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Officials Dealing With More Cats Than Inmates At Florida Prison

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Animal control officers are scrambling to figure out where 80 cats living at a state prison facility in Belle Grade, Fla., will go once the prison closes next month. (credit: CARL COURT/AFP/Getty Images)

Animal control officers are scrambling to figure out where 80 cats living at a state prison facility in Belle Grade, Fla., will go once the prison closes next month. (credit: CARL COURT/AFP/Getty Images)

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PALM BEACH, Fla. (CBS Tampa) – One Florida prison that has more cats than inmates is about to close, leaving state officials with a serious feline problem.

Palm Beach County animal control officers continue to figure out how to remove 80 cats from the state-run prison in Belle Grade, hoping the felines can find a home when the facility closes Dec. 1.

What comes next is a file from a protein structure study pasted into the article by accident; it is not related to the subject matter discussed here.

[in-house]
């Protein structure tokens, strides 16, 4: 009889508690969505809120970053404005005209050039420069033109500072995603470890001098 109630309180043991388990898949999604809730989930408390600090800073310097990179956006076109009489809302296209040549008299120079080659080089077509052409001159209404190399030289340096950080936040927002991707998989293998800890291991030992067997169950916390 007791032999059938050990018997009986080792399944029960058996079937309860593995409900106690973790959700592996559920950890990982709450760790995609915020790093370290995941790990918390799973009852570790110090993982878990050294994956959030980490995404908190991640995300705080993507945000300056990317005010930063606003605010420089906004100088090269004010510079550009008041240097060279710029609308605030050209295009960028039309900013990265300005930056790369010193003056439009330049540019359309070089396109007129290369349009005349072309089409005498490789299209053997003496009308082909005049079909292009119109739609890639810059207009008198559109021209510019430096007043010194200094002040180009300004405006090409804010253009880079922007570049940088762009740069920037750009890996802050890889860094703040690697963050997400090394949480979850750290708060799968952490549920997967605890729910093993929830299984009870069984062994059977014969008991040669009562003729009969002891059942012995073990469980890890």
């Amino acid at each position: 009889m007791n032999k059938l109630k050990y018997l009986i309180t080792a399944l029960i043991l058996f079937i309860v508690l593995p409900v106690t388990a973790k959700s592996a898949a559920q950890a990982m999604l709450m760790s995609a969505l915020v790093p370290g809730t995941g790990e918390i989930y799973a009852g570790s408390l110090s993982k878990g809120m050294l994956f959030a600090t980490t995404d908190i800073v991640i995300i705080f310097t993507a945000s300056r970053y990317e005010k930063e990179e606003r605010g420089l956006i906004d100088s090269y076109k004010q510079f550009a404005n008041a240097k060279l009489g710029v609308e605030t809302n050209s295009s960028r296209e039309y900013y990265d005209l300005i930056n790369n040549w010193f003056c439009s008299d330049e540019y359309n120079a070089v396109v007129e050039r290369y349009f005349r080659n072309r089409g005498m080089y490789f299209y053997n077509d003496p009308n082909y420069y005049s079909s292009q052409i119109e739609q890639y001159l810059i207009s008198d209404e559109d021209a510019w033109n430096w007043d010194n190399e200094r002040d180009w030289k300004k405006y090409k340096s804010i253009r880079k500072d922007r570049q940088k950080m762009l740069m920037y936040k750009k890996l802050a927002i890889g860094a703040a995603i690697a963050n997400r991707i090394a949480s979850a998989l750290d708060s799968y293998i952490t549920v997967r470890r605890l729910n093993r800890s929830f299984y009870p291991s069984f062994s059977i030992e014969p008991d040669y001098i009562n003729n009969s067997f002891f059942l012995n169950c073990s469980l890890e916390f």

Recently, the state announced the prison, which usually would hold 1,000 inmates, would close this year, with the state slowly moving prisoners to other facilities. Currently, there are more cats than inmates as only 69 inmates remain at the Belle Grade facility, the Palm Beach Post reports. The cats have been found living under the fences of the prison and living around the facility’s buildings.

But there could be some obstacles in moving the prison cats to homes, such as adoption fees. The office for Animal Care and Control has even sent an email to animal protection groups to see if they could waive those fees. To this point, 23 cats from the prison have been taken to Palm Beach County’s animal shelter, but 19 of those were declared feral and not eligible for adoption. Animal control officials have indicated that the majority of them have been euthanized.

“Our goal is to save as many of the healthy, adoptable cats as possible and to place them into living homes,” Animal Care and Control Director Dianne Sauve told the Palm Beach Post.

And there has been concern that the prison cats could stretch the county’s animal shelter resources thin, potentially leading to a jump in euthanasia cases. This comes as the euthanasia rate for Florida cats dropped by 24 percent in the last budget year.

To this point, prison staffers are working to trap about 10 cats a day, using traps and cages to help with the removal. The inmates themselves, however, are a different story, continuing to feed the cats, which is a prohibited practice at the state prison.

Messages left by CBS Tampa for the state’s Department of Correction were not immediately returned.

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